Last week I walked through 3 different prototypes for my single-player storytelling game. It ended with the following thought:
I want the player to care about all of the characters, but I don’t want game maintenance to hinder gameplay. I want the player to make meaningful decisions, but I don’t want the player to have to make so many of them that it becomes taxing. Finally, I want the experience to offer a variety of emotions, but I don’t want it to be a life simulation alone — it’s just not enjoyable.
With that in mind, I put my thinking cap on for my next prototype:
Prototype 4: Mandala
Summary: The player starts with 3 people (2 parents and a child), each with their own emotional state. Five different colors represent five different emotions in the game: Fear is gray, Love is peach, Sadness is blue, Joy is green, and Anger is red. The color in the bottom-middle of each card is the current emotional state of that person, and the colors on the sides of the card are the emotions that person is giving to the other people around him (with Fear being the most contagious, and Anger being the least). For example, on the lower-left of the picture you can see Fear leading to more Fear. You can also see Sadness leading to Anger for others, and the rare case of Anger leading to Joy and Love for others (some schadenfreude there). The goal is to end the game with all people in a state of Joy.
What the Player Does: For each person, the player looks at the two colors between that person and the one to the right of him. The higher color is the one that stays for the next row, so the player draws two cards from that color’s deck and chooses one of them to place above the person. While colors can repeat themselves from row to row, they don’t always (e.g. Fear tends to do this more than the others, but Love tends not to). When the player is finished doing this process for each person, he looks at that row and the past 2 rows to see if any effects take place. An emotional effect triggers when one person has the same emotional state over 3 turns, OR three different people have a state in common over 3 turns. An effect removes from the game all past state cards, then does one of the following:
- Fear – remove one card from each deck from the game.
- Love – create a new person (another column).
- Sadness – lose the game.
- Joy – replace one card in this row with one from a deck of your choice.
- Anger – remove a person from the game.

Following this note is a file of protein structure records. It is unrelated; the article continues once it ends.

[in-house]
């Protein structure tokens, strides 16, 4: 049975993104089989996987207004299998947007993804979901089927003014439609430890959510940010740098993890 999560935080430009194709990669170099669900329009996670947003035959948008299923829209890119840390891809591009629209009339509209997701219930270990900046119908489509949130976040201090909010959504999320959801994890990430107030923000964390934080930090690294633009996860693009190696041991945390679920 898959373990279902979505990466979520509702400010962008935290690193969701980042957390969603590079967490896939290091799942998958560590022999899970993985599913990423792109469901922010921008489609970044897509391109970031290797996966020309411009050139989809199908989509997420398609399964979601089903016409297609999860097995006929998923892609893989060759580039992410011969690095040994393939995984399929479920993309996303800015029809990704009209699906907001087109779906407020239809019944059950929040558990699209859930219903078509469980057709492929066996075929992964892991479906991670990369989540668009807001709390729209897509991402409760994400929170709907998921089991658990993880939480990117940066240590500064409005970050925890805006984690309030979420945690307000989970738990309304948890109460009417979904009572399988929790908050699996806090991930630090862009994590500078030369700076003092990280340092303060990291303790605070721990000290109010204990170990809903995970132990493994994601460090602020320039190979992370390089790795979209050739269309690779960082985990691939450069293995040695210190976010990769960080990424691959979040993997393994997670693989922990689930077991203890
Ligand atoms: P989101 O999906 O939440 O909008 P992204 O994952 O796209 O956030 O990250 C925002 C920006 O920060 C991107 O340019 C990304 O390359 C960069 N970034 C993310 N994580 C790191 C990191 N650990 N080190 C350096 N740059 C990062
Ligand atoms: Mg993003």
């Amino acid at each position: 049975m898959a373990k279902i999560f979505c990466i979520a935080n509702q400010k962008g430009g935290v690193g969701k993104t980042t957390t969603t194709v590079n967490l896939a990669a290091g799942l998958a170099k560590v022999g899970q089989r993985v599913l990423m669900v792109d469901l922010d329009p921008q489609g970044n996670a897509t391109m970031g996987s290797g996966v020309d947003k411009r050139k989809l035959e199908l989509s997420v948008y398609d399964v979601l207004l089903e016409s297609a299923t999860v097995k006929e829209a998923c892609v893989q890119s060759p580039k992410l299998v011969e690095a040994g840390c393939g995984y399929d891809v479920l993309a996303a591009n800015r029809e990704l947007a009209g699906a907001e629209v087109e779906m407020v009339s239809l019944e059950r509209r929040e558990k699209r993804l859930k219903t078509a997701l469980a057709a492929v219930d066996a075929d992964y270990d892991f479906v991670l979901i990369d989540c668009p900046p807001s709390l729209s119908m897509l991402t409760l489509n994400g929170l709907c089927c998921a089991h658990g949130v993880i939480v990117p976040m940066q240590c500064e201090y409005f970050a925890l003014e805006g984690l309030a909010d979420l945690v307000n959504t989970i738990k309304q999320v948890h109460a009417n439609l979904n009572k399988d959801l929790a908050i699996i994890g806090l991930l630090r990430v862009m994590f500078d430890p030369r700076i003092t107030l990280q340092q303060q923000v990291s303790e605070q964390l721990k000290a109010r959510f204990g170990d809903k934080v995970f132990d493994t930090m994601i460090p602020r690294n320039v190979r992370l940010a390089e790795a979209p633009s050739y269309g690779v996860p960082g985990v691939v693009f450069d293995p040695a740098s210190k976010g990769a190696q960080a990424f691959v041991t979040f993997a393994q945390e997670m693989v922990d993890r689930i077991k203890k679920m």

Results: So how does this stack up against the quote from earlier? Let’s look at them one-by-one:
I want the player to care about all of the characters, but I don’t want game maintenance to hinder gameplay.
Game maintenance definitely didn’t hinder gameplay. It was easy to take my turn, and there were interesting decisions. However, I failed to make myself care about the characters. I’ve been thinking about this a lot, and there are several problems here:
• On the surface, there’s a prototype problem. The people/situations don’t have names, faces, or anything that tells you who they are or what’s going on.
• A game session only lasts ~30-60 minutes. Is this really enough time to build relationships with the characters such that I care about them?
• While there were interesting decisions, I didn’t feel like I had enough agency as a player.
I want the player to make meaningful decisions, but I don’t want the player to have to make so many of them that it becomes taxing.
While I wasn’t completely on the mark with this one, I felt I was making somewhat meaningful decisions despite that I didn’t care about the characters. The game didn’t feel taxing with these, either. It felt just right (varied).
I want the experience to offer a variety of emotions, but I don’t want it to be a life simulation alone — it’s just not enjoyable.
This prototype erred on the side of gamey-ness rather than offering a variety of emotions (this has to do with not caring about the characters). It felt most like a puzzle game, which was fairly intentional.
Next Steps: Looking at the findings above, there are 3 things I will try in my next prototype:
- Characters with Names and Art
The first two prototypes had named characters, and I want to bring that back to make the player care about them more. In addition, I think it’s been a mistake to not include simple character art on the prototype cards. Yes, this is the prototyping phase, so my focus should be on the game’s mechanics, but as a player I need to be able to project myself onto the characters. Granted, I won’t go overboard since people project more easily onto simpler-looking faces (see Scott McCloud’s triangle).
- Progression Over Multiple Play Sessions
This will allow the player to build sympathy (or even empathy) with the character(s) over time. Also, this will give the player a sense of long-term achievement in the game. This is something I initially wanted (see prototype #1) but removed earlier in an attempt to simplify things.
- More Micro-level Decisions
Each prototype up to now has given each character a very finite number of turns, with each turn representing a number of years. While this gets me to the goal of having characters die, it misses the more important step of making you care about them before they go. Turns will no longer be in years, but something more micro such as days or weeks. This will give the player an opportunity to spend more time with each character and become “used to them,” giving me the opportunity to evoke emotions in the player via the characters.
Of course, all of this needs to happen while keeping player maintenance to a minimum. This continues to be a challenge, but I’m not finished trying yet!